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Year : 2003  |  Volume : 19  |  Issue : 2  |  Page : 135-139

Early report of randomized double blind clinical trial of hormonal therapy of carcinoma of prostate (CAP) stage D2

Department of Uro-Oncology, Tata Memorial Hospital, Mumbai, India

Correspondence Address:
Jagdeesh N Kulkarni
Department of Uro-Oncology, Tata Memorial Hospital, Parel, Mumbai - 400 012
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Source of Support: None, Conflict of Interest: None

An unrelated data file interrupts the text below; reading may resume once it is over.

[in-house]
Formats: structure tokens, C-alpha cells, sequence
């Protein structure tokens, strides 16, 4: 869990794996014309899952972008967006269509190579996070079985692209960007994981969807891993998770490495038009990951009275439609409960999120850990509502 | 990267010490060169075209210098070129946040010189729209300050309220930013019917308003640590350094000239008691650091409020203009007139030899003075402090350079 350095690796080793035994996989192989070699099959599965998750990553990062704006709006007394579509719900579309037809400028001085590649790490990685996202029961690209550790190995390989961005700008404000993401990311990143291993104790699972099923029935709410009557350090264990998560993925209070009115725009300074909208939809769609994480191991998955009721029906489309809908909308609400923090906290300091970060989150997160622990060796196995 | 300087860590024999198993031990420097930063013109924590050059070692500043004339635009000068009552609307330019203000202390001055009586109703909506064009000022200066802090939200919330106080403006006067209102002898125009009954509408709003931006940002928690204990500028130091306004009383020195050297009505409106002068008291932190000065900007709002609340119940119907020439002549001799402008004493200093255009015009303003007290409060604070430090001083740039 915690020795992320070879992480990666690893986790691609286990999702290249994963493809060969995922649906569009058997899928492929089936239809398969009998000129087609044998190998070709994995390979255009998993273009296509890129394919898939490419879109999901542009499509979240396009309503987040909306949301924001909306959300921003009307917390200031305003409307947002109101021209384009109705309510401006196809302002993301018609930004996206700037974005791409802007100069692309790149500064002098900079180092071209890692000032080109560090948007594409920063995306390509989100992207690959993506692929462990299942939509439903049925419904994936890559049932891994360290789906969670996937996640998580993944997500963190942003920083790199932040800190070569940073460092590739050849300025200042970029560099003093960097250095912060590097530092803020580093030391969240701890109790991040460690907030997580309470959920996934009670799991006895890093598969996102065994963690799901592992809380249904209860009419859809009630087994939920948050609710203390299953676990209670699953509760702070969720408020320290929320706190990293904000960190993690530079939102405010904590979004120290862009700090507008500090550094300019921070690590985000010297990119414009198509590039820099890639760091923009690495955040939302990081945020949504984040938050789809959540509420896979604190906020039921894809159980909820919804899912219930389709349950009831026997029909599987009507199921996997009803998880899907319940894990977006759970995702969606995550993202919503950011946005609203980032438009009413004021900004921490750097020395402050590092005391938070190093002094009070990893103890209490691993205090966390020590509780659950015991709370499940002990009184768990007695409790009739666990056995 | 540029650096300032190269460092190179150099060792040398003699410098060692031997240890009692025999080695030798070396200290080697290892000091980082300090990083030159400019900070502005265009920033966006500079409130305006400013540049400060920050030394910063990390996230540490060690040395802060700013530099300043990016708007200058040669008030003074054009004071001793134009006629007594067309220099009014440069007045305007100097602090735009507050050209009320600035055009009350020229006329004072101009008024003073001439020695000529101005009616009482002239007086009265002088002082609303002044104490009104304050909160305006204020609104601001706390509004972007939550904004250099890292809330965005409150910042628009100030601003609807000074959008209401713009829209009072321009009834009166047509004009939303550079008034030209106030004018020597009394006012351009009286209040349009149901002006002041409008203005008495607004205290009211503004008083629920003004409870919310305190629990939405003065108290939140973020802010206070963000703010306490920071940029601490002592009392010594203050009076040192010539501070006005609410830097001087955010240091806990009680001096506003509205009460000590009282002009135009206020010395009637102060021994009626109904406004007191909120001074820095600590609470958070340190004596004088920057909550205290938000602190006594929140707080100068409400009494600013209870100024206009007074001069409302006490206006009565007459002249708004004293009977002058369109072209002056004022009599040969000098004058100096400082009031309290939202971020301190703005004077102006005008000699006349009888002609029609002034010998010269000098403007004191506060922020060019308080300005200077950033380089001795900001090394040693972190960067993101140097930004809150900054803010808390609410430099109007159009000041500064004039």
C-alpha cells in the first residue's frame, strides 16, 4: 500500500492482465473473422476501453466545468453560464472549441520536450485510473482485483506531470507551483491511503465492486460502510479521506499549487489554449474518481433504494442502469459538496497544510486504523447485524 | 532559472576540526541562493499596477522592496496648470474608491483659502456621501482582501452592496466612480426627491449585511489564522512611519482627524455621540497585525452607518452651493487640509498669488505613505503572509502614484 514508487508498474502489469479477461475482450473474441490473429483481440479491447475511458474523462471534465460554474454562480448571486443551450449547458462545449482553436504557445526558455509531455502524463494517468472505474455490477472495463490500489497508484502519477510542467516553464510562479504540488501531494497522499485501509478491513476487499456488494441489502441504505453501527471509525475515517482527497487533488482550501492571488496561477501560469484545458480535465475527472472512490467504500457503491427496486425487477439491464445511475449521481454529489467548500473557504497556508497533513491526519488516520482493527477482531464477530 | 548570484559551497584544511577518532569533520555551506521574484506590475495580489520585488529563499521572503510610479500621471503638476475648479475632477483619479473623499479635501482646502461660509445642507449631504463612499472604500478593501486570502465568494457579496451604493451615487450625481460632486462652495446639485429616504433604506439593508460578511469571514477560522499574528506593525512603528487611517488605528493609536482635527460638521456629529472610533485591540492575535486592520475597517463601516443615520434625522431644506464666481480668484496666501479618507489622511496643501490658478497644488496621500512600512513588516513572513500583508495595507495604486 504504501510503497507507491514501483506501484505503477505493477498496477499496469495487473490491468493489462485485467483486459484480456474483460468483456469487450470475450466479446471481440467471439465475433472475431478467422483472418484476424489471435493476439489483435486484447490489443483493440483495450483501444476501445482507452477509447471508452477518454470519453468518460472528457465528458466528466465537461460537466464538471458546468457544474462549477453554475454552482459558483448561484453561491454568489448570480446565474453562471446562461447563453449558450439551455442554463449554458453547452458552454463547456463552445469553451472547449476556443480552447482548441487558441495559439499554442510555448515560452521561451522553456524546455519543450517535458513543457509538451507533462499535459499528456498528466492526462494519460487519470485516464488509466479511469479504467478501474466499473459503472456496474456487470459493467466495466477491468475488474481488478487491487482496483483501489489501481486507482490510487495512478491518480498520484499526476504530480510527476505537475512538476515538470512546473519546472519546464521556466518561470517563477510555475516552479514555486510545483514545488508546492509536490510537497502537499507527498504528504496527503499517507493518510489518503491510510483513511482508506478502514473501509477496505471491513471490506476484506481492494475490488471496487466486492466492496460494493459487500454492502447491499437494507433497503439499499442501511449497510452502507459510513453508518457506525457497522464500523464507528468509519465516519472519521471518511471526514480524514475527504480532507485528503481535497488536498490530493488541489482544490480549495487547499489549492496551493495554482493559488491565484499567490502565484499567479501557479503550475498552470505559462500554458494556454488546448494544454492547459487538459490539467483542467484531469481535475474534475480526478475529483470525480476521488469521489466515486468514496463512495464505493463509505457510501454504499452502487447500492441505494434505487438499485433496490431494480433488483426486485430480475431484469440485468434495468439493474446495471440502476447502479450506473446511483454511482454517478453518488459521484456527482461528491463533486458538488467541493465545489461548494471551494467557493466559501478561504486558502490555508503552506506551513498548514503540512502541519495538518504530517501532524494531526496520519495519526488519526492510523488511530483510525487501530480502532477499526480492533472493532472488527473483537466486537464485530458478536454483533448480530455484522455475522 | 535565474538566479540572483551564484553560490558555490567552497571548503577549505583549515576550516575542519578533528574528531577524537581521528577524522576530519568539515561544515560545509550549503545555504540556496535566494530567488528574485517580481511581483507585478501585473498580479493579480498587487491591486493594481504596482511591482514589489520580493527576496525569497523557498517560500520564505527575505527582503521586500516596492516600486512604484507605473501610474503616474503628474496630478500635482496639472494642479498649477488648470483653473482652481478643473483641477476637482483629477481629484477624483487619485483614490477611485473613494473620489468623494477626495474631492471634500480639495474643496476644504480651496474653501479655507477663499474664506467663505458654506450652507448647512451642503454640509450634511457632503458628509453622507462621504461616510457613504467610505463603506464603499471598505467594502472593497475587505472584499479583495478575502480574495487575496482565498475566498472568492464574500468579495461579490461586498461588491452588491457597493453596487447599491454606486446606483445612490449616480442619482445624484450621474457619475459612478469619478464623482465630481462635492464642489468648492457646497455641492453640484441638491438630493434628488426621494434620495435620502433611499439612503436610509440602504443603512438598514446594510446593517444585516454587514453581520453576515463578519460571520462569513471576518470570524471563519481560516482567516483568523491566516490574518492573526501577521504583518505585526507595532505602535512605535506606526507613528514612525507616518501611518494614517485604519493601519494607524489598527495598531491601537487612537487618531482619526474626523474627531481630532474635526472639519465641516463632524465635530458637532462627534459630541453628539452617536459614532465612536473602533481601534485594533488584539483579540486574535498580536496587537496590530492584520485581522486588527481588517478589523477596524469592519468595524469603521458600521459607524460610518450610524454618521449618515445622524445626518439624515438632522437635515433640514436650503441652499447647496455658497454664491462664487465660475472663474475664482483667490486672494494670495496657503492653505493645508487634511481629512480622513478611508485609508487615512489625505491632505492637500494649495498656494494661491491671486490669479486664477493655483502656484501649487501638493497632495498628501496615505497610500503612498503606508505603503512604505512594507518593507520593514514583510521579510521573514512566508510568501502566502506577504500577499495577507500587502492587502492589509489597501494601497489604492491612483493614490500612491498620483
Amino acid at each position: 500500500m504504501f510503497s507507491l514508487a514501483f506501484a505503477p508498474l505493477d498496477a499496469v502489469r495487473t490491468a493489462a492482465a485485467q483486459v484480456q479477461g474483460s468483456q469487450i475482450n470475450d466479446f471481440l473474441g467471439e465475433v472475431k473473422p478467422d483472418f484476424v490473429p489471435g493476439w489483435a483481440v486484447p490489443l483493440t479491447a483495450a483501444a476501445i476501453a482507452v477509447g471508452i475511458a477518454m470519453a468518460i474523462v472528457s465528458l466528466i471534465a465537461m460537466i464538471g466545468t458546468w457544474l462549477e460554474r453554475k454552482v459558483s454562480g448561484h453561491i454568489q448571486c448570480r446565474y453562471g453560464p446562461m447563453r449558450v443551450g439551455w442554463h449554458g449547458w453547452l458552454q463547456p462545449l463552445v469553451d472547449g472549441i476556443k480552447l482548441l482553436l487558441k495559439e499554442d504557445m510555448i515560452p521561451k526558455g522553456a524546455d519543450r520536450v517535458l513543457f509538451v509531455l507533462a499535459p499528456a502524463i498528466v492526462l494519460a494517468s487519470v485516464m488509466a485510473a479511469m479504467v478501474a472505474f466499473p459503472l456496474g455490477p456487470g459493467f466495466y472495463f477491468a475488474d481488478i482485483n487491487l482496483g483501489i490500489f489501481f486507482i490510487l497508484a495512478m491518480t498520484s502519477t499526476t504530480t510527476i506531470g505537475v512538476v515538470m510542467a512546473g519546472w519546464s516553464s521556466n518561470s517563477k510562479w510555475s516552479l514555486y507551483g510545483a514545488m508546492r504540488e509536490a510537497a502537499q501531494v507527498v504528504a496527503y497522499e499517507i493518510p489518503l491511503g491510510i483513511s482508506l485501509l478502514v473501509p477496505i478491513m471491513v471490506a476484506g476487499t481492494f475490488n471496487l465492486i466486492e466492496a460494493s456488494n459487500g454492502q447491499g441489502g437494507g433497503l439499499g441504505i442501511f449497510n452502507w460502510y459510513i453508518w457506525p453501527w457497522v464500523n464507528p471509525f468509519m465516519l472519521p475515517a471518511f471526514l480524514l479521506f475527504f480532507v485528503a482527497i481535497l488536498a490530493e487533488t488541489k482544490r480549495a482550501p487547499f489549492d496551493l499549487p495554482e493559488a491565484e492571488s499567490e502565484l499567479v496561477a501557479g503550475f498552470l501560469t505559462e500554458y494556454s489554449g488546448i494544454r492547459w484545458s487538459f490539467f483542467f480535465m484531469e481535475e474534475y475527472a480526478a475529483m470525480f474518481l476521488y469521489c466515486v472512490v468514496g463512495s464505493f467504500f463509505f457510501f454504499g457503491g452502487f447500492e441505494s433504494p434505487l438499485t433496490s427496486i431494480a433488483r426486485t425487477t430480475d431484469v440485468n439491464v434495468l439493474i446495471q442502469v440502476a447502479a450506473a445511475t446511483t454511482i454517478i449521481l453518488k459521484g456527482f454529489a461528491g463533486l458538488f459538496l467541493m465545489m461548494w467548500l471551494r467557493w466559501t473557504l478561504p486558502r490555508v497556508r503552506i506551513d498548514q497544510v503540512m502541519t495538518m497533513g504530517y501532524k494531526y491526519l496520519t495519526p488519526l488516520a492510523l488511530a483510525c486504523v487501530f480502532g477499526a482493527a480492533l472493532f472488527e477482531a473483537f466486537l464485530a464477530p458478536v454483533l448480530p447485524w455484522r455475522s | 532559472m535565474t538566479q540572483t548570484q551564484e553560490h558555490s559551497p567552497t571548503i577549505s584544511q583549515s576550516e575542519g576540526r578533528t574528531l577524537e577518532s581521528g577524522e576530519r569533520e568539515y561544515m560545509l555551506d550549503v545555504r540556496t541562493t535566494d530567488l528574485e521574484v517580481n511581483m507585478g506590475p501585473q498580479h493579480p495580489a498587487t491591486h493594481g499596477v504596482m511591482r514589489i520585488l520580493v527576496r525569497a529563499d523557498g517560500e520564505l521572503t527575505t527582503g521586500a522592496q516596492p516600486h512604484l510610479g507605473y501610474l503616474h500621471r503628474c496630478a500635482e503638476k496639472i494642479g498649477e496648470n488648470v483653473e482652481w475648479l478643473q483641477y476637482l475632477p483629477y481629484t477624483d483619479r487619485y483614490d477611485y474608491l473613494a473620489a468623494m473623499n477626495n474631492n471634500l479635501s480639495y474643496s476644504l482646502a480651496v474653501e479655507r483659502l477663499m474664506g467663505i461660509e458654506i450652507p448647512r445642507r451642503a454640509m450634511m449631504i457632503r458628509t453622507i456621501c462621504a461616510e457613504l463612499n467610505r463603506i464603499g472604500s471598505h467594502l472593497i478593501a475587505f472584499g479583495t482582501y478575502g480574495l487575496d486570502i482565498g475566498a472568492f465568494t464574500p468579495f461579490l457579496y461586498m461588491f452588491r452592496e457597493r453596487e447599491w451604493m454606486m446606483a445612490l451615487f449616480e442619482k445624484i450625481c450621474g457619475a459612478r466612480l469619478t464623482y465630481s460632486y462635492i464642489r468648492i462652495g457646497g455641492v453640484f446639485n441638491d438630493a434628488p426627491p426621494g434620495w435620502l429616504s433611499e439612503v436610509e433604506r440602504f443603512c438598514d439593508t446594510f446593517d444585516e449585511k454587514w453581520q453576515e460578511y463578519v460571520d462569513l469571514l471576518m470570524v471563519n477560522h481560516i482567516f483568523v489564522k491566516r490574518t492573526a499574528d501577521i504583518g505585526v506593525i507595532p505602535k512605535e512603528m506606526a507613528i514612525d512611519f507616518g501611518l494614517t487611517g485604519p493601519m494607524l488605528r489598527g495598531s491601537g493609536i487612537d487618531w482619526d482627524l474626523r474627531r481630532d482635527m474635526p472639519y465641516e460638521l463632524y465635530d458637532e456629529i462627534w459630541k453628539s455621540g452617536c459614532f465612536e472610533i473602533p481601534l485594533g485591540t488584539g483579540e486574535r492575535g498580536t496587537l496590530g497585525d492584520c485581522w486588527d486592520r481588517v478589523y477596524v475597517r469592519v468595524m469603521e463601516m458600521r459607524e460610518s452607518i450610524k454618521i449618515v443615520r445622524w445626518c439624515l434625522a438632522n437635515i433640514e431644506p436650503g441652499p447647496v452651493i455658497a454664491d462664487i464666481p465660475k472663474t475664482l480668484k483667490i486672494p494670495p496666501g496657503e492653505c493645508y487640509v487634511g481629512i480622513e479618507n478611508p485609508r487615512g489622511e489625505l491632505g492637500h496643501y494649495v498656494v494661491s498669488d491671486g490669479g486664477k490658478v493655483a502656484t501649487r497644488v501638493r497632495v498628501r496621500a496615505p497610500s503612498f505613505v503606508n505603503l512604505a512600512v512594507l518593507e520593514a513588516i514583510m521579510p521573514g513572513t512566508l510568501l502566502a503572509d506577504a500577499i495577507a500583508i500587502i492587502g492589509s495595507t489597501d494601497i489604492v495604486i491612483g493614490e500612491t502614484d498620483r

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Objectives: We herein report our experience of double blind randomized clinical trial comparing combined an­drogen blockade vs monotherapy in stage D2 CaP. Patients and Methods: Through June 1999 and May 2001, 100 patients of stage D2 CaP were randomized into placebo (44) and flutamide (42) group after orchiectomy in double blind fashion using the strictest criteria. All men and histological proof of CaP with bone metastasis dem­onstrated on imaging: bone scan and skeletal survey. These patients were further substratified according to number o f bony metastases into high volume disease (HVD>5 sites) and low volume disease (LVD<5 sites). The follow-up was at 3 month intervals. Criteria for decoding were clinical or serological progression and serious adverse effects. Results: Of the 100 patients recruited in the trial, 48 had HVD and 52 LVD. Treatmentwise they were almost equally distributed in flutamide group and placebo group. In the follow-up ranging front 6 to 24 months, 30 out of 100 patients (30%) required decoding, reasons for decod­ing were progression of disease in 25 and serious adverse effects in remaining 5. These 25 patients were further analyzed according to treatment group, volume of metas­tasis pre -orchiectomy PSA and Gleason score. We observed that number of bony metastases had impact over the dura­tion of response to hormonal therapy. Discussion: We initiated this simple trial to address the issue of benefit of total androgen blockade over monotherapy in Indian population. In the initial analysis, we observed that treatment group did not make any impact over the response. While subset of prostate cancer with large number of bony metastases has higher propensity to convert into hormone refractory cancer Conclusions: Addition of flutamide did not provide ben­efit. We observed that large number of bony metastases had poor response to hormonal therapy, hence it requires large trial to substantiate this initial observation.

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